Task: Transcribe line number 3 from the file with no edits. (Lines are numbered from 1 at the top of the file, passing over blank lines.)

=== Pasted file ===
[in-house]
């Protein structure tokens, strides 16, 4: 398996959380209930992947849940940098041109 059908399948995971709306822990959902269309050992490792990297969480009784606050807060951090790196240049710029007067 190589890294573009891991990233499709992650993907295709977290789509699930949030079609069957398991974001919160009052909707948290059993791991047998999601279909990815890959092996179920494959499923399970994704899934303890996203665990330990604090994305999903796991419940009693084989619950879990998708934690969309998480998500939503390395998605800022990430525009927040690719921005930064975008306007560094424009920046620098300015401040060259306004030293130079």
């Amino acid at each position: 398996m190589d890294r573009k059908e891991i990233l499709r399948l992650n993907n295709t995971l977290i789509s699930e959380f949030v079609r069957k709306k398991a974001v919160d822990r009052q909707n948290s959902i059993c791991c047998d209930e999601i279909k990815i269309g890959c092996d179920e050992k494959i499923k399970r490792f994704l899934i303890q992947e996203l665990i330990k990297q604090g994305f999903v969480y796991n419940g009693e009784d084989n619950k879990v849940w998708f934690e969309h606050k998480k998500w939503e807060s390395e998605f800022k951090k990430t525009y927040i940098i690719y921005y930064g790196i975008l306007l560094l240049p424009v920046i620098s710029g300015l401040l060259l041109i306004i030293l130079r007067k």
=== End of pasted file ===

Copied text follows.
């Amino acid at each position: 398996m190589d890294r573009k059908e891991i990233l499709r399948l992650n993907n295709t995971l977290i789509s699930e959380f949030v079609r069957k709306k398991a974001v919160d822990r009052q909707n948290s959902i059993c791991c047998d209930e999601i279909k990815i269309g890959c092996d179920e050992k494959i499923k399970r490792f994704l899934i303890q992947e996203l665990i330990k990297q604090g994305f999903v969480y796991n419940g009693e009784d084989n619950k879990v849940w998708f934690e969309h606050k998480k998500w939503e807060s390395e998605f800022k951090k990430t525009y927040i940098i690719y921005y930064g790196i975008l306007l560094l240049p424009v920046i620098s710029g300015l401040l060259l041109i306004i030293l130079r007067k």